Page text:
A Post Lockdown Wardrobe

A Post Lockdown Wardrobe

The pandemic has caused many of us to rethink how we get dressed each day, and push back against the pointlessness of stuffy dress codes. Lazy dressing became a daily occurrence because why put too much effort into an outfit when no one's going to see it? For many of us, once this is all over there will be significant changes to our wardrobe.

Some predict we'll want to embrace glamour meaning our wardrobes will be packed with cheap fast fashion that we throw away after wearing only once. Others, like me, believe we'll commit to mindful dressing and responsible purchasing with a focus on stylish comfort rather than disposable fashion.

With social events, evening dinners, and day trips ruled out for well over a year, all I bought was loungewear to bulk out my severely limited casual options for early morning walks and quiet evenings. As we tentatively step into a post-lockdown life, the reality of permanent changes is hitting. With this "new normal" comes with it a need for a post-lockdown wardrobe declutter.

The pandemic has really highlighted that when our lives change, our wardrobe needs to flex with it. Expecting all of the clothes we bought 10 years ago to suit everything we go through and also never wear out is unrealistic. We often think having a minimal capsule wardrobe means that, once we've sorted through everything, decluttered the excess, and honed in on our personal style - that's it. You have a wardrobe with clothes you'll wear forever. Turns out that's not true at all.

A Post Lockdown Wardrobe

My all-seasons capsule wardrobe was created with clothes I'd specifically chosen to wear all day, every day, any day - because I could. That wardrobe worked for years. Now my daily routine has shifted, the outfits I wear day-to-day have changed and my wardrobe needs to reflect that.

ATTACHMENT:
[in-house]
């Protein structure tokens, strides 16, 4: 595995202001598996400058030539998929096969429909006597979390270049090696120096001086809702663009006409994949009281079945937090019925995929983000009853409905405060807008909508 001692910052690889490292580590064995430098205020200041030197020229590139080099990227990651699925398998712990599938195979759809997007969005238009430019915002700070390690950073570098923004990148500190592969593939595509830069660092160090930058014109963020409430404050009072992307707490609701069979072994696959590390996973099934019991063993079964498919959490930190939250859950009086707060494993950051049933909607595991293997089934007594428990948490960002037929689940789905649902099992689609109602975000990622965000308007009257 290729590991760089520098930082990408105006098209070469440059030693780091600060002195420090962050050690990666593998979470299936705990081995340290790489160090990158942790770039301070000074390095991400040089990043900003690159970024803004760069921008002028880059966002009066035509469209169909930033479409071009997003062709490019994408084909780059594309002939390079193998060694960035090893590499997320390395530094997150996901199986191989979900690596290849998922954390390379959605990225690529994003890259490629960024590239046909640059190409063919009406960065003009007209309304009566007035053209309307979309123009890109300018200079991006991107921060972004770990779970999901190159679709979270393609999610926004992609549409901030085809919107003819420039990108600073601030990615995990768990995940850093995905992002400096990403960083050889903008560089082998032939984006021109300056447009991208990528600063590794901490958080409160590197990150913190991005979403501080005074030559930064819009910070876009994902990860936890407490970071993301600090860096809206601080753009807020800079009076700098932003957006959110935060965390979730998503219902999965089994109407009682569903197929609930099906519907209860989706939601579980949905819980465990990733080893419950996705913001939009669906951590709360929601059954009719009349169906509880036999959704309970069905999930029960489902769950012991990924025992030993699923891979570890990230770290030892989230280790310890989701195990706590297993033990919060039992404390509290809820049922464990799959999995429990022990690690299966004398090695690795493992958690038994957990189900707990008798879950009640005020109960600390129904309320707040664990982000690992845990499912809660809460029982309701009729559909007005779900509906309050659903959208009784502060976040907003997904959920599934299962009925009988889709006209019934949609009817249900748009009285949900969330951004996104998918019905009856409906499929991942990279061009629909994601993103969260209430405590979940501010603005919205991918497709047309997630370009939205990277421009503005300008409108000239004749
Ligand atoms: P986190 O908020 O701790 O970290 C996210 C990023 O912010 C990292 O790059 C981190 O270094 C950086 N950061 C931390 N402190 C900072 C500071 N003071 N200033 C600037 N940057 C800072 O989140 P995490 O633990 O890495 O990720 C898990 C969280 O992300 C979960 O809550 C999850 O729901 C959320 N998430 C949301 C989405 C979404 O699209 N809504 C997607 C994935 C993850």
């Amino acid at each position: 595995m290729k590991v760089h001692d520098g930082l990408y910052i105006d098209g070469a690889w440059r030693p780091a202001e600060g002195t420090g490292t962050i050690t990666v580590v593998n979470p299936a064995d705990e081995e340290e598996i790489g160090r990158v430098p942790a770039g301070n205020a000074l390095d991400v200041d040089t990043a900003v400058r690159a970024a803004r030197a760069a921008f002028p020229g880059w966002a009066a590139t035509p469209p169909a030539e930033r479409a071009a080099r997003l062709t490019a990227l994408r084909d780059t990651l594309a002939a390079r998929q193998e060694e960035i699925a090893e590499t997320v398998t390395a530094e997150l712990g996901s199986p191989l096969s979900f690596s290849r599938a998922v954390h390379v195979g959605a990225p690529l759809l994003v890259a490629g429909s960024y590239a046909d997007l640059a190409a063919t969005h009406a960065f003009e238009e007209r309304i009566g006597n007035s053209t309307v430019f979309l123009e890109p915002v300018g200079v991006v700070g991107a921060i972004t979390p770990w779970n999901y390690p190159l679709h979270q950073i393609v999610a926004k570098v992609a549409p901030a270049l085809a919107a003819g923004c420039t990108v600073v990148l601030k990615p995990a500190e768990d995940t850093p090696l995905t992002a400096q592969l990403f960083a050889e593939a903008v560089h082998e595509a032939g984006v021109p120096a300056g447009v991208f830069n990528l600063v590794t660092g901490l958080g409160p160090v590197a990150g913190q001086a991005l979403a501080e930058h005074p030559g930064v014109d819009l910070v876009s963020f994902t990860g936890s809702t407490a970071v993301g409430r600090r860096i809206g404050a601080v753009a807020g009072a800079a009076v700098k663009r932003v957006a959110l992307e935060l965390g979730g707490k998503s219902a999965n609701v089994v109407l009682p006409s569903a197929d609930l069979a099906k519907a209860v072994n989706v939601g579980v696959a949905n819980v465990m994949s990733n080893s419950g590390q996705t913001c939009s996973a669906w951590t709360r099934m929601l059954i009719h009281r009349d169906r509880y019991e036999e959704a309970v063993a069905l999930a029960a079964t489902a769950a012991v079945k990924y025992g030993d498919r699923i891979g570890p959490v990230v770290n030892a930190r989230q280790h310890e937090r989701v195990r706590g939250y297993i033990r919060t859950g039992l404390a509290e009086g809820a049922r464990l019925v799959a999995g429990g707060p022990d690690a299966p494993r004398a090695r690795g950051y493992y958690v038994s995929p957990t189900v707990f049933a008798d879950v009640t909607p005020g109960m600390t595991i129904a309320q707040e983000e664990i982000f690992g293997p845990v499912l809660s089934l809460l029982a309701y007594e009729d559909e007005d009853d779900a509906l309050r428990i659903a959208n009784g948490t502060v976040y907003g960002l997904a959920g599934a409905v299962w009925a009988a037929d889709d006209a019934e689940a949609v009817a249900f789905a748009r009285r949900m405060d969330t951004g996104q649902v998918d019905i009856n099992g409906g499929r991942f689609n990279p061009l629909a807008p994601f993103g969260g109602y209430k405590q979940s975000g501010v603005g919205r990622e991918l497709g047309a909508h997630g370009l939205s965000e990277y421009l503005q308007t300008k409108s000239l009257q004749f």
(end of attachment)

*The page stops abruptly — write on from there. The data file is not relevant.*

I've been using an outfit planning app called Acloset to encourage me to try new outfits during a time where I'm feeling uninspired by my wardrobe. Using a style app is easier if you're already wardrobe tracking and have a wardrobe inventory including photographs (or stock images). If not, you can get started with wardrobe tracking here. What I like about the Acloset app is the calendar you can view at a glance, style inspiration based on items you own, and outfit suggestions, which are admittedly somewhat questionable at times!

When I look at my wardrobe now, I feel conflicted. I'm saddened that a few of my favourite pieces no longer serve me. It's tough letting go of clothes you've owned for years, even when you no longer wear them. I'm giving myself a little grace here. We're not quite out of the woods yet. Hopefully we won't have another lockdown but the pandemic is far from over. It may be a little too hasty to sell or donate clothes I'm not currently wearing. In the not-so-distant I might find myself in need of that jumpsuit or shirt I was too quick to give away. I want to attempt restyling clothes before I declutter anything. Although there are a few obvious items that need to go that I'll declutter responsibly.

This is why, whenever we talk about creating a minimal all-seasons wardrobe, we need to bear in mind that it will always be an ongoing process. We can't declutter once and be done forever. Our lives, style, and needs change and so must our wardrobes.

A Post Lockdown Wardrobe A Post Lockdown Wardrobe